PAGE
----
Bureaucracy sucks. It ain’t going anywhere.

Ted Bauer
4 min readMay 19, 2022

We’ve had some research in the past that — despite the supposed era of innovation — bureaucracy is actually expanding in most companies, and now we’re going to discuss some additional research that bureaucratic management is too. People from The Management Innovation Exchange polled 7,000+ Harvard Business Review readers about their organizations with regard to bureaucratic management. Some of the big numbers upfront include:

For each completed survey, we calculated an overall BMI score by aggregating responses across seven categories of bureaucratic drag: bloat, friction, insularity, disempowerment, risk aversion, inertia, and politicking. We computed an overall BMI based on scale of 20 to 100, based on answers to the first twenty questions of the survey. On our scale, a score of 60 represents a moderate degree of bureaucratic drag, while anything less than 40 indicates a relative absence of bureaucracy. Of the responses tallied, 64% reported a BMI of more than 70, while less than 1% had a BMI under 40. Not surprisingly, BMI scores were correlated with organizational size. The average BMI for companies with more than 5,000 employees was 75. Of the respondents who reported a BMI of less than 40, three-fourths worked in organizations with fewer than 100 employees. This confirms what most of us have long suspected: large companies suffer from managerial diseconomies of scale.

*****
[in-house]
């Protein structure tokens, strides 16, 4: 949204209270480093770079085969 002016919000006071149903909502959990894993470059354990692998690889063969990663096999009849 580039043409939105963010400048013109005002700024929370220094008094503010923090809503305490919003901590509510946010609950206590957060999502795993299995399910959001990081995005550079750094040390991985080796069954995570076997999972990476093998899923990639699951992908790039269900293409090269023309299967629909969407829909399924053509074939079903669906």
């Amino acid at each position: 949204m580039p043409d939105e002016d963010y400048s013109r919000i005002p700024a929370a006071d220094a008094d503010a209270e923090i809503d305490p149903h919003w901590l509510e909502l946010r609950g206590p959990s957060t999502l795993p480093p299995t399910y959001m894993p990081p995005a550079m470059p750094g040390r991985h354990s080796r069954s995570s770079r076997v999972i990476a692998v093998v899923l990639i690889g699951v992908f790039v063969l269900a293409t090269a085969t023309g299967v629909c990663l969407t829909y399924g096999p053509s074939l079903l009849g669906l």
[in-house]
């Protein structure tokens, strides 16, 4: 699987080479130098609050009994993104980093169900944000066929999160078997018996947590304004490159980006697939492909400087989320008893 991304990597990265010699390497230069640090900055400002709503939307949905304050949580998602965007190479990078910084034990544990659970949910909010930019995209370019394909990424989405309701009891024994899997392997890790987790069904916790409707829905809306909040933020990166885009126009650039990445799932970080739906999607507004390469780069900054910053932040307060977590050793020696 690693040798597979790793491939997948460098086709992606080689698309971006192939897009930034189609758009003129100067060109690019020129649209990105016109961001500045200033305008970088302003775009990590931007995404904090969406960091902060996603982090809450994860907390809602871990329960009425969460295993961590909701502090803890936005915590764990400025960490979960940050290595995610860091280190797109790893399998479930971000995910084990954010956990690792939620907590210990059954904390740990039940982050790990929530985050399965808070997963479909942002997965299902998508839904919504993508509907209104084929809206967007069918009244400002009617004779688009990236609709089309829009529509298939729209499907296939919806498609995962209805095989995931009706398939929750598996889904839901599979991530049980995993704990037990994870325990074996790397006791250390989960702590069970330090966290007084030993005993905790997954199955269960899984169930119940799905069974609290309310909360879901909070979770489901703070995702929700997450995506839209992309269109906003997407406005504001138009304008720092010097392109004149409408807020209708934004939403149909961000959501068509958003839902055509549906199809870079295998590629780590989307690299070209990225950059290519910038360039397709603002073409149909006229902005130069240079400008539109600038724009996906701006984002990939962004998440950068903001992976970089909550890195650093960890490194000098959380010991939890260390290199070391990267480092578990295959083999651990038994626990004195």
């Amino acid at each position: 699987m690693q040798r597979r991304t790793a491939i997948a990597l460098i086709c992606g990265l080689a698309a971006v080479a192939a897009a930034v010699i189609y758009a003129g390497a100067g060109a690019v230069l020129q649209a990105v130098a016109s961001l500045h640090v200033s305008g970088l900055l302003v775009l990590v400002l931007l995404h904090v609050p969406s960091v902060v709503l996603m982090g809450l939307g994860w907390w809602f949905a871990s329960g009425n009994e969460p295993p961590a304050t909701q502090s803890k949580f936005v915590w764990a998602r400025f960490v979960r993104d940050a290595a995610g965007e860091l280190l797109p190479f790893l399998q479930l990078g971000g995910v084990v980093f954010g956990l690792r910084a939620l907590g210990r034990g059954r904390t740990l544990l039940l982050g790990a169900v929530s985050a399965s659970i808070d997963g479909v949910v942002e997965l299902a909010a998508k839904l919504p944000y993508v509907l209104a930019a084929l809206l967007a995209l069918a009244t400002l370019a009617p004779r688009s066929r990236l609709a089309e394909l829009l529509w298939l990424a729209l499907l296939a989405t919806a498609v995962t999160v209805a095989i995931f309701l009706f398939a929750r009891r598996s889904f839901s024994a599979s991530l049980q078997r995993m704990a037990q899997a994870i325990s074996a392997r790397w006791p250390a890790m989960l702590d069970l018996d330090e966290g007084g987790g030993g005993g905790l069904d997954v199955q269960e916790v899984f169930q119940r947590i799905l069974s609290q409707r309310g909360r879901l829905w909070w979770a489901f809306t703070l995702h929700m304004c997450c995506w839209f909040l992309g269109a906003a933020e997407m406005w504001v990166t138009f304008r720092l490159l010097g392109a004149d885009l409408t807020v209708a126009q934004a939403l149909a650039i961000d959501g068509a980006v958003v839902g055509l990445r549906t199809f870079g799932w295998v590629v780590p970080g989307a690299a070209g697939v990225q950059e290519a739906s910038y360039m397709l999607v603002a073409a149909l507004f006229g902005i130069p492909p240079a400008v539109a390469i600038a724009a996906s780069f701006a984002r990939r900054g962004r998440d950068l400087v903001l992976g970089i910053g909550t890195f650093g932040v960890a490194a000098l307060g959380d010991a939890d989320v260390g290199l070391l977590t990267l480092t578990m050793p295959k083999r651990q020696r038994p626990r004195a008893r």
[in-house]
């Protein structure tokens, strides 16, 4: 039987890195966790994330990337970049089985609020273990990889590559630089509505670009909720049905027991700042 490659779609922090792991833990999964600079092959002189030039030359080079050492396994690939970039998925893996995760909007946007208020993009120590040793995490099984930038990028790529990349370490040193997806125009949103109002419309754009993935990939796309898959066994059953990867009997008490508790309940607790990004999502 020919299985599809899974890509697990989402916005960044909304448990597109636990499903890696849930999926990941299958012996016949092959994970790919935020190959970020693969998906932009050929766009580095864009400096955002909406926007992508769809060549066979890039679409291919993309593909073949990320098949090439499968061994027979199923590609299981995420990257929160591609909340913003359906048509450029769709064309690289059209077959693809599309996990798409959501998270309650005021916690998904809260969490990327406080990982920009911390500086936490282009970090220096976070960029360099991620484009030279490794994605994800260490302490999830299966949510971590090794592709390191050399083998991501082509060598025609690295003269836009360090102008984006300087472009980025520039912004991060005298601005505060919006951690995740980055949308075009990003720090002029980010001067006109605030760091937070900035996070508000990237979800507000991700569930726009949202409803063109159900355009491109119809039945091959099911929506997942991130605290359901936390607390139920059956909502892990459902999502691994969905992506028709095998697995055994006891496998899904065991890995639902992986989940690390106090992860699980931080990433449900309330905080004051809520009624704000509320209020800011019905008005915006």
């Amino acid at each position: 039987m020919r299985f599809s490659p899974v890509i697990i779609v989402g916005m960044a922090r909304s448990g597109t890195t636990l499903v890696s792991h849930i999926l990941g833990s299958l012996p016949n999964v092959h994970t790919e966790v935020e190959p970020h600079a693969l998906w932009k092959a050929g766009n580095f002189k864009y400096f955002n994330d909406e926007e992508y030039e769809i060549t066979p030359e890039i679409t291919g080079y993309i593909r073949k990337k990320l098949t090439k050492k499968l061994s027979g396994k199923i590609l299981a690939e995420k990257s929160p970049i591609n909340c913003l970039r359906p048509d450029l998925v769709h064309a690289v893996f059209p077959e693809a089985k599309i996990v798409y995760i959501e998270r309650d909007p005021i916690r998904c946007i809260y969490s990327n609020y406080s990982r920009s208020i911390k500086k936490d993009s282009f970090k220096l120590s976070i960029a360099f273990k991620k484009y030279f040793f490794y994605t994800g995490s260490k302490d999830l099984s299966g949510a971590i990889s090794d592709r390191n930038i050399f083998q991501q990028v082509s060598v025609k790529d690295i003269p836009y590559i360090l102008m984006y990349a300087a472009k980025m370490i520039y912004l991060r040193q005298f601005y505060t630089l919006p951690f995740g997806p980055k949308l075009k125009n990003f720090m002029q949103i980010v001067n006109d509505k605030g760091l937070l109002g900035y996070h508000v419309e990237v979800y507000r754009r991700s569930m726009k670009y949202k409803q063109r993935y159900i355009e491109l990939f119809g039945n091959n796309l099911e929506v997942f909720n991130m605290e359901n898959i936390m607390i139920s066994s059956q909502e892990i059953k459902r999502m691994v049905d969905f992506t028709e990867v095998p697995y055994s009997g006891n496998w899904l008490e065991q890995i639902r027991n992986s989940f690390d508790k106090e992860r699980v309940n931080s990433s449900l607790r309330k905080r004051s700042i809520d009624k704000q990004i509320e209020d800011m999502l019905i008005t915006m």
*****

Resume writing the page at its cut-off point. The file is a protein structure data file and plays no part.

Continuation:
So 64% of these respondents are working in overly bureaucratic places, especially as the size of the organization rises. Probably not too surprising, right? Indeed. But I think what we often miss about this discussion is the reason behind it.

Debunking the first bureaucratic management myth

It is supposedly an innovative, entrepreneurial time — but in reality it’s not. Companies are becoming increasingly bureaucratic, to the point that many companies are seeing 9–14 levels between the top (C-Suite) and the rank-and-file workers. That’s a lot of bureaucratic management. We think it’s a more innovative time because most business publications write about/use examples from Silicon Valley or Boston or Seattle, and those “tech hubs” are doing more innovative things here and there, sure. Most companies are plodding along the same way they always have, even though they’re telling…

Ted Bauer

Mostly write about work, leadership, friendship, masculinity, male infertility, and some other stuff along the way. It's a pleasure to be here.